The Syracuse Orange men’s basketball team and Jim Boeheim have long attracted questions, criticism and skepticism. Whether it’s the zone, the city’s weather, Boeheim’s longevity, his lone championship or the diminishing returns of recent seasons, we’re all quite used to the concerns, both real and imagined about this program.
These past five years or so have been particularly trying, as Syracuse battled through NCAA sanctions, some ugly basketball and difficult regular seasons that more often than not have left us hanging on the edge of our seats. At the center of the issues with quality of play has been Boeheim — the oldest coach in DI college basketball — who was once set to retire after a three-year swan song, only to throw out the whole idea as the date came and went.
Because while Syracuse has made both a Sweet 16 and a Final Four since 2015, they’ve also recorded four of the Boeheim’s five seasons with 14 or more losses as well. And while NCAA sanctions hurt us significantly on the recruiting front, the departure of Mike Hopkins hurt us more.
Through this entire rough patch, the Orange have continued to win more games than they’ve lost, and take home at least 20 wins more often than not. Much of that has been on the strength of the defense, which continues to lean heavily on the patented 2-3 zone. SU’s also struggled on the offensive end as a failure to modernize while leaning on isolation basketball has given us some of the most futile scoring teams in modern program history.
All of this back and forth above is to start scratching at the surface of a question none of us have ever really wanted answered: Is this the end, or another bump in the road?
Despite the struggles in recent years, there’s always been another side of the coin you could potentially point to; in particular, the wins. Syracuse may not have looked itself at all times, but there was faith that Boeheim’s talent, the quality of the roster and the coach’s ability to make key in-game adjustments (and underrated aspect of the last decade or so of his career) would pull through enough to get to the NCAA Tournament. We’d see what happened after that, as the zone allowed us to catch lightning in a bottle against the right foes.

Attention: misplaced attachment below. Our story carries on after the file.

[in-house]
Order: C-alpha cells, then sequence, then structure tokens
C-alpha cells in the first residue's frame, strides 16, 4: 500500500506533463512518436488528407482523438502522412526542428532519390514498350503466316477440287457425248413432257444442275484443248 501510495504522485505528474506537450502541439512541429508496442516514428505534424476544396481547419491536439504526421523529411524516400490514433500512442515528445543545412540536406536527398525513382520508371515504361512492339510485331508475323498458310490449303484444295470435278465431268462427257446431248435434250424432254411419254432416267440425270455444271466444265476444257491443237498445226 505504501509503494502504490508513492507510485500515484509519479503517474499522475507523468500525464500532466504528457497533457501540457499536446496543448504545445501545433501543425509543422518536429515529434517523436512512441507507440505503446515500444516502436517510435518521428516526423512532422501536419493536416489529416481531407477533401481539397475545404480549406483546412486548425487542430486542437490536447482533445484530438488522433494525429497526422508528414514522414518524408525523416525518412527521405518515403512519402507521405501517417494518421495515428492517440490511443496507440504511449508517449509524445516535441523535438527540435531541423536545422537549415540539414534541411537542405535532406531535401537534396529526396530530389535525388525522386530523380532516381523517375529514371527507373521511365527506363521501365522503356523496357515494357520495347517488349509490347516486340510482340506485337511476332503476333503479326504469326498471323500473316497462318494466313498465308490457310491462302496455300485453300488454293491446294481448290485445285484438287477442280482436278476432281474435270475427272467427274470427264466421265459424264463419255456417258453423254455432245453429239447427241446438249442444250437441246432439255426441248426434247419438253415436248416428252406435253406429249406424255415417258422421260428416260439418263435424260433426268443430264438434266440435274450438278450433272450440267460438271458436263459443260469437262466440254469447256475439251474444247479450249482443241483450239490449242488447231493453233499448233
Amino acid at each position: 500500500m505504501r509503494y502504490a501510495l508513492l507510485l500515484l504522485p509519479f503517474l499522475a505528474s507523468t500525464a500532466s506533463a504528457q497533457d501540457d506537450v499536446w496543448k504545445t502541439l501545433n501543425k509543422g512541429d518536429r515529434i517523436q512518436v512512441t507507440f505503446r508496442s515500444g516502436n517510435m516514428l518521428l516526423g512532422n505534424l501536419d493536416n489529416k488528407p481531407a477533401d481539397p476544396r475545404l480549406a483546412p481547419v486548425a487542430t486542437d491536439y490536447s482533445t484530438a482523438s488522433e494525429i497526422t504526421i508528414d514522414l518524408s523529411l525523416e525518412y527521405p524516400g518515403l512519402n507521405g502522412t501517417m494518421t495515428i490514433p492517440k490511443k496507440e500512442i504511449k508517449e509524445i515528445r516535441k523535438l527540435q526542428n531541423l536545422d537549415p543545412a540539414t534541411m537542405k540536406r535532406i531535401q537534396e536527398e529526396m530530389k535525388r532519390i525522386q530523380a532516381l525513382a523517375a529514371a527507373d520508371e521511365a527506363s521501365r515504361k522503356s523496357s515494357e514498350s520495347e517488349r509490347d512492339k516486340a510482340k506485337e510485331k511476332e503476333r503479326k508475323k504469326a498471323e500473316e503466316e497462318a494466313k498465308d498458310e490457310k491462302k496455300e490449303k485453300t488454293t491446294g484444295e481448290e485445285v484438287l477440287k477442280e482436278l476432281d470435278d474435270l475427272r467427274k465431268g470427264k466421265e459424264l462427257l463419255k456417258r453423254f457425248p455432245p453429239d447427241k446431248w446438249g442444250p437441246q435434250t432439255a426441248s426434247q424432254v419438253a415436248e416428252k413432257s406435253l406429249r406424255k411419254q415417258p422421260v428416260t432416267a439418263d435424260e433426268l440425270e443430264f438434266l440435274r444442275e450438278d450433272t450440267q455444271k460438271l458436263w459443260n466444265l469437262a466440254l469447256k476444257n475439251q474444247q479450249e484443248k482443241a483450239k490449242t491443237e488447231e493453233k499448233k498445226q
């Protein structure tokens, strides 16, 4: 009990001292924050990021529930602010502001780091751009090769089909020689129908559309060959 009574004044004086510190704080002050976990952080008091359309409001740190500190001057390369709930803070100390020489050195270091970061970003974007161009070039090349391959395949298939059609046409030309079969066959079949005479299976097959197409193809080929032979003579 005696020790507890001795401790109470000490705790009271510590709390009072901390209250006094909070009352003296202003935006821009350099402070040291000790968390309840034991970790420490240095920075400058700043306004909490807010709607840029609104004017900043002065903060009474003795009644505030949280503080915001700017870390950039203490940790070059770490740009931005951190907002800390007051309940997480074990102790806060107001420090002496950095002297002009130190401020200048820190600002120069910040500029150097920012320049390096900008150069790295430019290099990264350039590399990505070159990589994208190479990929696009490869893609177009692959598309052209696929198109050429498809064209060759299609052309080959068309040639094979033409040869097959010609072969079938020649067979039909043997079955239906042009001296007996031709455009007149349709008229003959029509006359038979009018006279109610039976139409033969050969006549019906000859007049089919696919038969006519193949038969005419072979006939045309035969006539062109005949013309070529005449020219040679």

But this year, it’s getting harder to see the way out of this — both in terms of the rest of this season, and what happens going forward.
At current, Syracuse is 4-4 to start the season. That’s a first under Boeheim, who perhaps notoriously spent much of his time at SU prepping for the rigors of conference play with easier non-conference slates. There have been select bright spots in the early parts of 2019-20. However, the fact remains that the Orange offense is questionable, the defense is maybe the worst we’ve seen in some time (though still manages to be ranked 45th on KenPom) and the team lacks for adjustments as opponents find theirs to power second-half surges.
Syracuse is 0-4 against power conference foes this year, and a possible loss to Georgia Tech later this week could make that 0-5. A win over the Yellow Jackets would inspire some hope, sure. Though how much? And for how long with Georgetown and the rest of conference play right on the horizon?
Going into 2019-20, we knew there would be growing pains as Syracuse replaced much of last year’s scoring and its best defenders. We knew that relying on threes and freshmen could yield some tough results here and there. And we knew that while the most recent recruits were quality players, there wasn’t necessarily a standout star among them, save maybe Elijah Hughes — himself a transfer from ECU.
What we didn’t know was that the most glaring issues from last year would remain as well. A defense once known for its ability to shut down three-point shooting getting entirely lit up from beyond the arc. A coach whose primary reaction to negative results is increasingly a shrug. And a lack of adjustments that are actively removing Syracuse from games they’d otherwise be in, if just for making some tweaks.
Last season, I’d argue was one of Boeheim’s worst as head coach in my memory; not for the losses, but for the actual coaching and adjustments and gameplans put together. There were exceptions, of course. Yet, overall, it still seemed like a fairly static approach.
You can coach up talent to be greater than its individual parts. And you can add elite players to help make up for coaching deficiencies or a lack of talent elsewhere on the roster. Doing neither doesn’t work for any Power Five team. It especially doesn’t for Syracuse, which is largely defined as a program by one man.
This is not a call for Syracuse to move on from Boeheim, or for the Hall of Fame coach to move on from SU, either. We all know he’s not going anywhere, regardless of what happens, as long as Buddy’s on campus (save for a title, as unlikely as that seems at this very moment). It is a call for a more open conversation, though, about what’s working and what isn’t. And most importantly: what’s next?
As a fan base, Syracuse hasn’t really asked those questions for four decades and change. If it were up to us, we’d probably avoid them for decades more. But caring about someone or something doesn’t mean you can’t acknowledge its faults — especially if doing so can help make some adjustments before its too late.